An Indian-born scientist, who is part of a team of professionals from Oxford University working on a project to find a vaccine to protect against coronavirus, is honored to be part of a humanitarian cause linked to the hopes of the world to the result.
Chandrabali Datta, born in Kolkata, works in the Clinical Biomanufacturing Facility of the University's Jenner Institute, where Phase II and III of human trials are carried out with the ChAdOx1 nCoV-19 vaccine as a possible tool to combat the deadly virus.
The 34-year-old's role as a quality assurance manager means that it is her job to ensure that all levels of compliance are met before the vaccine can go into the testing phase.
"We all hope it will work in the next phase. The whole world is looking for this vaccine," said Ms. Datta.
"It's like a humanitarian thing to be part of this project. We are a nonprofit that puts extra hours every day to make this vaccine successful so that lives can be saved. It's a huge team. I am honored To be part of this project, "she said.
While her own "close-knit" team of 25 experts on the vaccine production side is highly gender-specific, Ms. Datta wants to encourage young girls in India to question a perceived male dominance in the life sciences.
"If you are motivated and ready for a challenge, this is your area of expertise. Nowadays, biotech and pharmaceuticals have the same ratio of men to women, so there are many opportunities," she said.
"The scientific field is not overpaid, so if you want to be successful in this field, you have to get rid of your materialistic desires. But if your motivation is really high and you are ready to fight, this is a very rewarding field of work. It gives a lot of appreciation for your hard work because ultimately you improve human life, "she says as a message for young girls considering a career in life sciences.
Ms. Datta, who studied engineering and biotechnology in Kolkata, was interested in biology and mathematics in her childhood. She studied computer science and even worked as an associate software engineer at Accenture in India. However, due to its "developing and inventive" potential, it was withdrawn back into biotechnology.
"My childhood friend studied in Nottingham, which inspired me, and the UK is known for equality and women's rights. That's why I chose my Masters in Biotechnology from the University of Leeds," she recalls.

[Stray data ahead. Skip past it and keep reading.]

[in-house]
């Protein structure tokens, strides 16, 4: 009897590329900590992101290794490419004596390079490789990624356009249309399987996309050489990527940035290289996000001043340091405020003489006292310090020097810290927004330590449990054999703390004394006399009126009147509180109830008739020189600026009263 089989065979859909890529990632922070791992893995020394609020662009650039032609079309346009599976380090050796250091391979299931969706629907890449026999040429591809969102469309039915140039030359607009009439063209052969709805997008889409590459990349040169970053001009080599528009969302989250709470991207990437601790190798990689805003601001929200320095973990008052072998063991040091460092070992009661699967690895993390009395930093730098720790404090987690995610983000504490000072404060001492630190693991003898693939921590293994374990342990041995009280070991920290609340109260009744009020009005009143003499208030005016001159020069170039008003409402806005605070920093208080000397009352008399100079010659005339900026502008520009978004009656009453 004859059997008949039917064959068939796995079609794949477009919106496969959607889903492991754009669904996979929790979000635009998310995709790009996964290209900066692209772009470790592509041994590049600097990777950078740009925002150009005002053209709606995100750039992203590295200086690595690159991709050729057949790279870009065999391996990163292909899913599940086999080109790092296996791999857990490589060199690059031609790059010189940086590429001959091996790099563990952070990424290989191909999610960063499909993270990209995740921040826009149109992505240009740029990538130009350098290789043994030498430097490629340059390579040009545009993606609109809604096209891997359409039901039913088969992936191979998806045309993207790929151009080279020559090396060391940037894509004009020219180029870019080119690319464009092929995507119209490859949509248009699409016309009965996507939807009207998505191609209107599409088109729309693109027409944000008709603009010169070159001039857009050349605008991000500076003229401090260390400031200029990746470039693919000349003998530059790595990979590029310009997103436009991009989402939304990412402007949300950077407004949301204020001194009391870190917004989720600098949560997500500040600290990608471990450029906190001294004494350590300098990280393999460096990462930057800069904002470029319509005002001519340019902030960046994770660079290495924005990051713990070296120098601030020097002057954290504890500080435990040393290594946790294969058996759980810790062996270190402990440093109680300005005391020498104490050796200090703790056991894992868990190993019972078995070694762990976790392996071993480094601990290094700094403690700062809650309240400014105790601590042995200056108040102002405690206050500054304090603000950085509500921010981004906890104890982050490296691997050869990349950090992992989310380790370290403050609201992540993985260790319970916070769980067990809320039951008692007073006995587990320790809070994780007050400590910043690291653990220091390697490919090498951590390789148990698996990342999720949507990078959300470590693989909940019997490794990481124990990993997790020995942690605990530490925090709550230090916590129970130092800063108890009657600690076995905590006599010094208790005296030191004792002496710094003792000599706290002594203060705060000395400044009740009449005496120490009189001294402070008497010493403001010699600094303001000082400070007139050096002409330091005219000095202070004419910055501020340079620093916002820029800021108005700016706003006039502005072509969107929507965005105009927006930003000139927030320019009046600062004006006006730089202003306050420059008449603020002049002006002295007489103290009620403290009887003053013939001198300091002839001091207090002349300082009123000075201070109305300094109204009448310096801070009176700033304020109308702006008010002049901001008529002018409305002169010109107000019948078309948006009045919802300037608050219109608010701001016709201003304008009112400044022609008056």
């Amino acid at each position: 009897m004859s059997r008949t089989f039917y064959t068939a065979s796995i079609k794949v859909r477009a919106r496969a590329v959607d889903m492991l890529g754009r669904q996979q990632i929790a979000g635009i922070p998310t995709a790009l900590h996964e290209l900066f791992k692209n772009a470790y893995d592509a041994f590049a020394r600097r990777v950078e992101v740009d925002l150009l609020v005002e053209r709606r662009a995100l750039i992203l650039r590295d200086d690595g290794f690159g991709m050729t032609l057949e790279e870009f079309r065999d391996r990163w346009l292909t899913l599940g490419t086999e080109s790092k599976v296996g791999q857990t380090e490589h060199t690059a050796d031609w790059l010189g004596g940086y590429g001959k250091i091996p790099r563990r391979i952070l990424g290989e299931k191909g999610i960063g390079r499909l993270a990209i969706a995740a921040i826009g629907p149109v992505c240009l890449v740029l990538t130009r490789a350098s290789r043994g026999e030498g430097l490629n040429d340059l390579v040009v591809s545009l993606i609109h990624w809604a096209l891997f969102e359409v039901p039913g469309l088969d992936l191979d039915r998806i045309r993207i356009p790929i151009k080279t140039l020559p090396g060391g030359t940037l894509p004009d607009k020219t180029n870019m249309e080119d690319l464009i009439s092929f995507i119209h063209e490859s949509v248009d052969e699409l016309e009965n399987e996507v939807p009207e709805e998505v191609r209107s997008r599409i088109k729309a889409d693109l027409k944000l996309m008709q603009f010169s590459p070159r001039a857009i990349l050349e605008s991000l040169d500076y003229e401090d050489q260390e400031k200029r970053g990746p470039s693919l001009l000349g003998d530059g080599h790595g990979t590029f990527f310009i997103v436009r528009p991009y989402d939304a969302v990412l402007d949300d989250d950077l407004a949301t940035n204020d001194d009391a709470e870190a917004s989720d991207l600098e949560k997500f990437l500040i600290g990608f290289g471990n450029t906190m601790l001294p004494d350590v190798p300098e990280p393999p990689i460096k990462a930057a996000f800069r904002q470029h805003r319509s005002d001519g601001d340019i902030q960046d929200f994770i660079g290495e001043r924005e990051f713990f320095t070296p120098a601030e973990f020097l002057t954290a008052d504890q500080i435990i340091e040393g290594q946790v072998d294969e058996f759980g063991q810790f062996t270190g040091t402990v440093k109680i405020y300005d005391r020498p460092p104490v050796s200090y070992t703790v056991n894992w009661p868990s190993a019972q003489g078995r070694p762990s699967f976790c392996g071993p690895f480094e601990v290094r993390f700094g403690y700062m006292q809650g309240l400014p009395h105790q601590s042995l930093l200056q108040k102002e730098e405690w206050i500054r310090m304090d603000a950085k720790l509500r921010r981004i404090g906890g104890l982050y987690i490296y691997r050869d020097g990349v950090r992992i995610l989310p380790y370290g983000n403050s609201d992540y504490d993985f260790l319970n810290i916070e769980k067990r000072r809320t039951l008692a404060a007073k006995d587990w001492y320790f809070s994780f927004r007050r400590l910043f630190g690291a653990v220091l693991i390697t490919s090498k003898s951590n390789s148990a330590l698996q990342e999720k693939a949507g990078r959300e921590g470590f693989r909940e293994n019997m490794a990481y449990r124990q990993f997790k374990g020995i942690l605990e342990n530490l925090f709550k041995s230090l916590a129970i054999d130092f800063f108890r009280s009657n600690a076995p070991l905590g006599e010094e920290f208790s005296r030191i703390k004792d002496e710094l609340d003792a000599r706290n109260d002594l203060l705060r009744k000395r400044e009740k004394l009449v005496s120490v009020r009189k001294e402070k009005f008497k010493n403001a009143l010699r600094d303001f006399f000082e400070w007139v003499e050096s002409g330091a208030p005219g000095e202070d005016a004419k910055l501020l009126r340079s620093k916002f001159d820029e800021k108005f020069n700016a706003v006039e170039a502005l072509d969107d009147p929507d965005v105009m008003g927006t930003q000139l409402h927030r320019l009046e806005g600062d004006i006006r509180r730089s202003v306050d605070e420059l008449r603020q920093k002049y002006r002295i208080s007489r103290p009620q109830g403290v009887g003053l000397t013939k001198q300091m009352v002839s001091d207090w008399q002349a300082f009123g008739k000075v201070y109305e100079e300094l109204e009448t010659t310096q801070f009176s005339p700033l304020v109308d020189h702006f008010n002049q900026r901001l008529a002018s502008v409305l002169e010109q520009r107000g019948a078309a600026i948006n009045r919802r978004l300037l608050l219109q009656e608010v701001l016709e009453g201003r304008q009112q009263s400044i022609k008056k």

"It was a real struggle – to leave India and come here. My mother was not too happy that her only child moved countries to study. But my father was always ambitious for me and said I should chase my dreams and none To make compromises." ," She said.
During this time, Ms. Datta's laboratory experiments balanced the shifts in the supermarket and pizza restaurants to cover the cost of living. After graduation, there were other difficulties in the form of a job search, which proved to be extremely challenging and involved creating hundreds of applications a day.
Her persistence paid off when she got a job with pharmaceutical giant GlaxoSmithKline as a research and development scientist for inhalers. Through her hard work and hard work, she quickly rose until she worked at Oxford University about a year ago, where she is part of one of the most discussed vaccine projects worldwide.
"I need to make sure that all of our departments are compliant, that everyone is trained in what they do and that they follow all standard operating procedures (SOPs). In this project in particular, my contribution was to check that everything is compliant and that the SOPs are complied with No mistakes were made, "she explains.
But working as a key worker at the front of the pandemic through the lock meant that her parents in Calcutta were constantly concerned about her safety.
While she manages to keep in touch with family and friends in India through regular WhatsApp calls, Ms. Datta hopes that she can be with her parents for her annual Christmas trip by the end of the year.
"We have never seen such a pandemic in our lives. We have read history but never thought that we would actually experience such a pandemic in the 21st century, which means that we have to be locked up in our homes for months. The main thing is to make human life normal again and save lives, "she said.